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Pluto in True Color - High-Res.jpg

Is it possible that everything we’ve been taught is just somebody’s best guess? Even facts can change, like the fact that Pluto is no longer called a planet. In 2006, the International Astronomical Union (IAU) determined that there are three criteria that define a planet, and Pluto failed one of them: keeping his block tidy. 

“In the end it was decided that to qualify as a planet in orbit around our Sun, a chunk of rock must have been made round by its own gravity; have cleared its neighbourhood of other debris; and not be a satellite of another planetary body,” wrote Jenny Hogan in the Journal Nature.

This change has been controversial, with NASA’s Administrator, Jim Bridenstine, stepping into the fray: “Just so you know, in my view, Pluto is a planet,” he said. “You can write that the NASA Administrator declared Pluto a planet once again. I’m sticking by that, it’s the way I learnt it, and I’m committed to it.”

If experts can’t agree on the truth, what can we ever really know? Even when it comes to eternal truths, religions disagree.

We do know that it’s possible to belong to a religion and still voice questions about its practices, as Lori did recently. 

We also know that it’s possible to value the opinions of your church group but not be swayed by peer pressure, as SueBE wrote about in her last post.

Speaking up when things don’t seem right isn’t just a way to express yourself; it’s another way of honoring the One who created you, the world, and all the stars in the sky.

In a conversation recently, I had a disagreement with an acquaintance around my age (53), and I was struck by how civil we both were. “If I may,” he interjected, as I made my point, “That’s not the case.” He continued for a moment, and then I interrupted politely, saying, “I’d like to point out…” and I made my argument. At the end of the conversation, we were still cordial.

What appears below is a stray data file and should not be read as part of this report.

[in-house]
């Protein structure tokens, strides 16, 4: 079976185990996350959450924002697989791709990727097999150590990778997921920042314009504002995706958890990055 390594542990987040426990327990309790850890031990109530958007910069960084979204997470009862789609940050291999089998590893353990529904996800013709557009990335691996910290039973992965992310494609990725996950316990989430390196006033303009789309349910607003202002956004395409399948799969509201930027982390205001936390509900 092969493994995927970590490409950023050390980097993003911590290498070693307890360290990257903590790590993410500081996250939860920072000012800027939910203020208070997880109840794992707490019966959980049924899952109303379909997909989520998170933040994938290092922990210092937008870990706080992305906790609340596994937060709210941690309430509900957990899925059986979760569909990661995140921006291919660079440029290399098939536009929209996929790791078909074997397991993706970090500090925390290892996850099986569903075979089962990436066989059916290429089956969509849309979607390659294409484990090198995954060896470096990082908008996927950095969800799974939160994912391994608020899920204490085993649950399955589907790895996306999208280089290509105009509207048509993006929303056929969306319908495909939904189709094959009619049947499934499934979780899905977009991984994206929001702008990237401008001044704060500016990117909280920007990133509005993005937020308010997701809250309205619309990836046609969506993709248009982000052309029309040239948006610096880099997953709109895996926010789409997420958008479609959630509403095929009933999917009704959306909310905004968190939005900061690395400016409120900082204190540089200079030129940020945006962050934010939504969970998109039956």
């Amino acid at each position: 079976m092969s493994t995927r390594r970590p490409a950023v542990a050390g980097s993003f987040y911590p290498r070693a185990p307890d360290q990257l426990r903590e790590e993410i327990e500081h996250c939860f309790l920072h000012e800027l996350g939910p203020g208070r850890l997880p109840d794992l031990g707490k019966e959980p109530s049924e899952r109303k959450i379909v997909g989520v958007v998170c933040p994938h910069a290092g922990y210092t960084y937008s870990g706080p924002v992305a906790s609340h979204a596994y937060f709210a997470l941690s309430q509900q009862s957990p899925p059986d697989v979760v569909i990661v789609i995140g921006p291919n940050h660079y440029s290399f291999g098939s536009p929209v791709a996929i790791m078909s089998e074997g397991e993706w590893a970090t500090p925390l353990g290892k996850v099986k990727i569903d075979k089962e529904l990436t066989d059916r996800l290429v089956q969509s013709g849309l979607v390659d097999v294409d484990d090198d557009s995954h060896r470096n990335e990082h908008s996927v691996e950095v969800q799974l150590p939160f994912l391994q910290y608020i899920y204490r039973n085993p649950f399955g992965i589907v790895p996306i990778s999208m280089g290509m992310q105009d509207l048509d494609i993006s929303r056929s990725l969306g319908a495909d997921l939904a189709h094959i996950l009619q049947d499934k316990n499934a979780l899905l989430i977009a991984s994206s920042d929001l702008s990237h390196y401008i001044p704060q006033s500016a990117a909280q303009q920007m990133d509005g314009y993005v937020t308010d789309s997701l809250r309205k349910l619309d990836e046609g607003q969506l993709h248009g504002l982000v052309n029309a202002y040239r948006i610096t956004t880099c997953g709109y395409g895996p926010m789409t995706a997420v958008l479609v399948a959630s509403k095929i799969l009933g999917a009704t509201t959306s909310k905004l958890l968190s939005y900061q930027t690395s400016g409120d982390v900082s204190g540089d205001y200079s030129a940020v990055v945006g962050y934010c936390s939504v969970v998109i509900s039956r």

It made me wonder if civility is actually an extinct language. It may have gone the way of Latin. It still exists, but very few people are fluent.

It can be difficult to remain calm when you’re talking to someone who’s being decidedly uncivil. Being civil doesn’t mean you’re not allowed to say what’s on your mind. Bluntness may even be required, but never belittling, or using pejorative or profane terms.

When I feel angry, hurt or offended in some way, I try to put it into words immediately. My son knows that when I come to him and say, “You know my policy; I have to tell you how I feel about what you just said”,  that’s the time for him to speak plainly as well.

Recalibrating my communication settings to say what I mean freed my soul from the clutches of grudges. That toxic energy only takes up space that’s meant for grace. Once you clear that parking spot, you’ll find you’ve made room for incoming blessings. Who knows? They might be circling overhead right now, waiting for you to wave them into your life.

Have a Mary Little Christmas

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